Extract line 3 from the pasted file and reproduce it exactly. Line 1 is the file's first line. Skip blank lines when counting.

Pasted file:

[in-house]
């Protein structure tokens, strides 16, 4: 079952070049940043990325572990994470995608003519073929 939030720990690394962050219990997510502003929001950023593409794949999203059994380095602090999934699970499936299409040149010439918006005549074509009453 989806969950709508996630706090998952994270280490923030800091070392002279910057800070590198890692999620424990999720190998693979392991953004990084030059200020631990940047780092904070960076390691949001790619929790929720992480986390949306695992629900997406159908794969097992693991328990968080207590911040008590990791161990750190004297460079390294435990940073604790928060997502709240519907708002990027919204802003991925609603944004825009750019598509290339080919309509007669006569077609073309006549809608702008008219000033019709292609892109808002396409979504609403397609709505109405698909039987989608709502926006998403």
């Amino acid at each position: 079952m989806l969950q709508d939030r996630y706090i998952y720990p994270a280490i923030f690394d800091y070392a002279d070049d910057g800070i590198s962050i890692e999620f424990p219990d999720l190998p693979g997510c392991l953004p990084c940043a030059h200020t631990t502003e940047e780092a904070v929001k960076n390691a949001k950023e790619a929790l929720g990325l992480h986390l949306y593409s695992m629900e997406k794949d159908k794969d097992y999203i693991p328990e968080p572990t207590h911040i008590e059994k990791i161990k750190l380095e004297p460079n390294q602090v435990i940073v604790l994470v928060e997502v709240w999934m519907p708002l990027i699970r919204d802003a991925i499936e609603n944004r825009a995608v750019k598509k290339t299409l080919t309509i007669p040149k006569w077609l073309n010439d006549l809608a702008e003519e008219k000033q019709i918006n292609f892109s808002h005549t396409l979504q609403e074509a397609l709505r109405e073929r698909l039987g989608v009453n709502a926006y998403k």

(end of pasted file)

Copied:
């Amino acid at each position: 079952m989806l969950q709508d939030r996630y706090i998952y720990p994270a280490i923030f690394d800091y070392a002279d070049d910057g800070i590198s962050i890692e999620f424990p219990d999720l190998p693979g997510c392991l953004p990084c940043a030059h200020t631990t502003e940047e780092a904070v929001k960076n390691a949001k950023e790619a929790l929720g990325l992480h986390l949306y593409s695992m629900e997406k794949d159908k794969d097992y999203i693991p328990e968080p572990t207590h911040i008590e059994k990791i161990k750190l380095e004297p460079n390294q602090v435990i940073v604790l994470v928060e997502v709240w999934m519907p708002l990027i699970r919204d802003a991925i499936e609603n944004r825009a995608v750019k598509k290339t299409l080919t309509i007669p040149k006569w077609l073309n010439d006549l809608a702008e003519e008219k000033q019709i918006n292609f892109s808002h005549t396409l979504q609403e074509a397609l709505r109405e073929r698909l039987g989608v009453n709502a926006y998403k």